Zambia is a landlocked country located in southern Africa. It covers an area of about 752,614 square kilometers (290,586 square miles) and shares borders with eight other African countries, including the Democratic Republic of Congo to the north, Tanzania to the northeast, Malawi to the east, Mozambique to the southeast, Zimbabwe to the south, Botswana to the southwest, Namibia to the west, and Angola to the northwest.
Zambia has a population of around 18.4 million people and is home to over 70 ethnic groups, each with its own language and culture. The official language is English, but many Zambians also speak Bemba, Nyanja, Tonga, and other local languages.
Zambia has a tropical climate, with a wet season from November to March and a dry season from April to October. The country is known for its diverse wildlife, including elephants, lions, leopards, hippos, and crocodiles, and is home to a number of national parks and game reserves, such as South Luangwa National Park and Kafue National Park.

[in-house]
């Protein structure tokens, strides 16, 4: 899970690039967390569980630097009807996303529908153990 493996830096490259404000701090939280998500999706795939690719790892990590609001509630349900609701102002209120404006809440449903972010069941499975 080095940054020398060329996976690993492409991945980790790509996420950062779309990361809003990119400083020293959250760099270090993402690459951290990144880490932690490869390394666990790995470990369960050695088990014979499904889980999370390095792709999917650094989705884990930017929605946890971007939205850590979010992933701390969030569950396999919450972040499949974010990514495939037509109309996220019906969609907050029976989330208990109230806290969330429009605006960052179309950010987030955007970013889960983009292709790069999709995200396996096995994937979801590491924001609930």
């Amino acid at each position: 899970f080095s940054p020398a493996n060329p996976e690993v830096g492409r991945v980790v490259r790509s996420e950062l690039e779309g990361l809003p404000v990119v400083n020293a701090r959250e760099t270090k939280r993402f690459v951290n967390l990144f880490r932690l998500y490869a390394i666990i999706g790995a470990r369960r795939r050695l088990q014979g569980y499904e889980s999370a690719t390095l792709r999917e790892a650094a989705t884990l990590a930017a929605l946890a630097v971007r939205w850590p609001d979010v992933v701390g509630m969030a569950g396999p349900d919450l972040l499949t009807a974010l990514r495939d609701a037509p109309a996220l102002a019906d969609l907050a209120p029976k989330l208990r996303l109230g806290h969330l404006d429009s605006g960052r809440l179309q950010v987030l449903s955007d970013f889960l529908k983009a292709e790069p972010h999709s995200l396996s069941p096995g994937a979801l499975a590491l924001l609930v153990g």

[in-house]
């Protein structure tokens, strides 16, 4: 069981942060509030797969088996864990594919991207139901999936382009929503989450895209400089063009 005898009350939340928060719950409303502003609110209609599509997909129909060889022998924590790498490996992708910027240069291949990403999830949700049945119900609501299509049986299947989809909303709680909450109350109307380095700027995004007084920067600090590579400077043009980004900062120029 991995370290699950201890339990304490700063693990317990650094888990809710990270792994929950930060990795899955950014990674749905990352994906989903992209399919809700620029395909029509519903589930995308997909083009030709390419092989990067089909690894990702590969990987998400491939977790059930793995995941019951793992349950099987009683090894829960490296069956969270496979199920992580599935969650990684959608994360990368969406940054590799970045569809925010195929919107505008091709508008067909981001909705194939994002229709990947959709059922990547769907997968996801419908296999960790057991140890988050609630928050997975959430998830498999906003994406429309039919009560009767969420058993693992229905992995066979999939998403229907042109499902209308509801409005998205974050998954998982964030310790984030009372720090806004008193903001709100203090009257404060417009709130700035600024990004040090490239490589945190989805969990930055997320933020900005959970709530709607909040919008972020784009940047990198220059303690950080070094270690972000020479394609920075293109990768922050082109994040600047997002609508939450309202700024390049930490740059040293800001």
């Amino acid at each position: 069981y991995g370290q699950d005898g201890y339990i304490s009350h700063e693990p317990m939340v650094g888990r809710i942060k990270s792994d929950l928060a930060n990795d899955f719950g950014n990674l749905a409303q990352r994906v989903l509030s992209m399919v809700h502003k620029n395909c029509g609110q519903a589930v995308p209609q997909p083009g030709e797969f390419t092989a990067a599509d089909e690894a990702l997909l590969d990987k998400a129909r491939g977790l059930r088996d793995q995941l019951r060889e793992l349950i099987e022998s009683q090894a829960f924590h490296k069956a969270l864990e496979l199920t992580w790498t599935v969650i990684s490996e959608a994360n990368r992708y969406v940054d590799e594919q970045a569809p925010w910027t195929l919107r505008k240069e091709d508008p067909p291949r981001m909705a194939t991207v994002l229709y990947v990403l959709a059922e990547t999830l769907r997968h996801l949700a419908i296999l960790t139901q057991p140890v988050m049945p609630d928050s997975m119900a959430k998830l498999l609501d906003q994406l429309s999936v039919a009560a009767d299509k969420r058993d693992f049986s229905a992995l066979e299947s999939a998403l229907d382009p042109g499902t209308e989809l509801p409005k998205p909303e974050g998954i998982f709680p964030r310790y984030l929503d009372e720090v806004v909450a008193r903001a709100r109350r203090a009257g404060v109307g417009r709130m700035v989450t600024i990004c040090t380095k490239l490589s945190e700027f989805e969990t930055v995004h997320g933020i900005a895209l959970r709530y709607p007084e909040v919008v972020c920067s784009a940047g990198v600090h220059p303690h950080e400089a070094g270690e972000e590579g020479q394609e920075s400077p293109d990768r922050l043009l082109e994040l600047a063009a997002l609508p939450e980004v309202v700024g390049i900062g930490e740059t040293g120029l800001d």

Zambia’s economy is largely based on copper mining, but the country is also rich in other minerals, such as cobalt, zinc, and lead. Agriculture is also an important sector, with crops such as maize, tobacco, and cotton grown for both local consumption and export.
Zambia has a rich cultural heritage, with traditional dances, music, and art still thriving in many parts of the country. The country is also known for its traditional ceremonies, such as the Kuomboka ceremony of the Lozi people and the Nc’wala ceremony of the Ngoni people.
Despite some challenges, including poverty and political instability, Zambia has made progress in recent years in improving its infrastructure and economy, and remains a vibrant and welcoming country with much to offer visitors and residents alike.